Specimens in the historical collections housed at the Museum's Palaeontology Building are an invaluable resource for historical research and were the founding core of the British Museum and later the Natural History Museum. They mark the progress of early palaeontological exploration and the collections containing fossils were from:
- Hans Sloane (1660‐1753)
- Carl Dietrich Eberhard König (1774‐1851)
- Thomas Pennant (1726‐1798)
They are not only the core collections in the Department of Earth Sciences today, but also - through Sir Hans Sloane’s specimens - formed the basis of the British Museum and, ultimately, the Natural History Museum. The collection of König (or Koenig), first Keeper of the Department of Natural History and Modern Curiosities, refers to the fossil and mineralogical core collections that he described in his Icones fossilium sectiles (1825). Lastly, there is the Pennant (1726-1798) Collection, which is from the 18th century zoologist, antiquarian and correspondent of Gilbert White, and was donated to the British Museum in 1912 by the Earl of Denbigh. It has more than 1,000 specimens, some of them described in Pennant’s manuscript Reliquiae Diluviannae, or a Catalogue of such bodies as were deposited in the Earth by the Deluge.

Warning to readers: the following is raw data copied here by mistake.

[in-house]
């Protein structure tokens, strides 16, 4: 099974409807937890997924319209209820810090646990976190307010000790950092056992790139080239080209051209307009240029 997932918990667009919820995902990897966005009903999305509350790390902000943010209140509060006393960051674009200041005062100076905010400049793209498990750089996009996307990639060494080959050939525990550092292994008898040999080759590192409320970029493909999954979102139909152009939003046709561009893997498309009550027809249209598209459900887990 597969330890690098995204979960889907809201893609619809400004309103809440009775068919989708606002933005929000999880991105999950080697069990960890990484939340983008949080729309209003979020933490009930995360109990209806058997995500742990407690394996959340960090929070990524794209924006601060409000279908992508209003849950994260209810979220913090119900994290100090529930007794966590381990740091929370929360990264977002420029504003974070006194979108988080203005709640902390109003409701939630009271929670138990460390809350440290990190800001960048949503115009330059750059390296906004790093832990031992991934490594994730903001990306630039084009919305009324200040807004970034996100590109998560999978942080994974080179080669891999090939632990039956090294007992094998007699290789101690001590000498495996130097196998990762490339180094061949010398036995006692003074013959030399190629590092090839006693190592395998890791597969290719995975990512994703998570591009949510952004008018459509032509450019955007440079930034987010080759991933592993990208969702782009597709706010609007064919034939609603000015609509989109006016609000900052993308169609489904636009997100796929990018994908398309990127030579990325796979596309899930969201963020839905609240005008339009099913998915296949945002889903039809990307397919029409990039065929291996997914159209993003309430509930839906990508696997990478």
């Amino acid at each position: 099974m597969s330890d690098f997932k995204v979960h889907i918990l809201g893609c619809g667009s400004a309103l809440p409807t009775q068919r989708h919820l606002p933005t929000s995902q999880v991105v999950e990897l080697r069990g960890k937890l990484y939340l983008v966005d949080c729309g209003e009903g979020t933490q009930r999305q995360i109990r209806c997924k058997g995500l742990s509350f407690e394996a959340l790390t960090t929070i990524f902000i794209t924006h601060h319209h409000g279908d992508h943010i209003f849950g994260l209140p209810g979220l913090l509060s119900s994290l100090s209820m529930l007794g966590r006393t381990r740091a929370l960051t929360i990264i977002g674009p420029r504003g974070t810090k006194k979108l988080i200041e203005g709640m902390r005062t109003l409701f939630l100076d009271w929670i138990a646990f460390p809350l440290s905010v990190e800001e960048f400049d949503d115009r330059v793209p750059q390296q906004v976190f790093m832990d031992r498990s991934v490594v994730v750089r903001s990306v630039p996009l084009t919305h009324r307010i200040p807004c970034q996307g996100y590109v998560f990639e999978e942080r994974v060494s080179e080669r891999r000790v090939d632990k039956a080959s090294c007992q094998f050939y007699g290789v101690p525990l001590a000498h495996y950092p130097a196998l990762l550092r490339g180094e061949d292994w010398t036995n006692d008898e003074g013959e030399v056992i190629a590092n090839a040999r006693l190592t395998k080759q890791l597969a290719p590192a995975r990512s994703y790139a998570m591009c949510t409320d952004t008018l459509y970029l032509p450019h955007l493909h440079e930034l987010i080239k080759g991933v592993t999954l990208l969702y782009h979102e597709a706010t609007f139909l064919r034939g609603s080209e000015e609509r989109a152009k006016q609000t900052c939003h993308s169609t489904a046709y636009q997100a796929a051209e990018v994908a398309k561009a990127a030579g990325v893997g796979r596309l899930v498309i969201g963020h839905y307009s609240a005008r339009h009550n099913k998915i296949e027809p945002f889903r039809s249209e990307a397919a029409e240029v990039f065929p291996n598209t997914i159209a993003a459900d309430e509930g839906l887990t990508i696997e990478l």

Marta Martin Mendoza curating the Pennant Collection as part of her internship in the Department of Earth Sciences.
These collections contain fossils of multiple groups: bryozoans, molluscs, echinoderms, brachiopods, sponges, corals, arthropods, worms, fishes, reptiles, mammals, plants and artefacts.
The curation of the collections has just finished completely thanks to Marta Martin Mendoza and Jane Barnbrook’s help. Marta is performing a 6 month internship sponsored by the Spanish Government and Jane is a volunteer in the Department of Earth Sciences and the best reboxer ever! While Marta has been databasing and registering the specimens, Jane was reboxing all these with new trays and cutting the plastazote foam used for protection and storage to the shape of each fossil.
One of the drawers containing Pennant's specimens that has been reboxed by our volunteer, Jane Barnbrook
The fossil information has been uploaded to our Collection Management System (KE EMu) and is now accessible to other researchers from the Museum website. There are more than 1,300 specimens (with over 1,000 from the Pennant Collection).
Among these specimens, there are nice bryozoans such as the lectotype and paralectotype of Blumenbachium globosum Koenig, 1825 in the Koenig Collection, and specimens still unpublished of Cupuladria Canu & Bassler, 1919 in the Pennant Collection.
Lectotype (on the left) and paralectotype (on the right) of Blumenbachium globosum Koenig, 1825 from Coralline Crag of Suffolk [Koenig Collection].
Specimens of Cupuladria Canu & Bassler, 1919 from Paleogene (?) [Pennant Collection].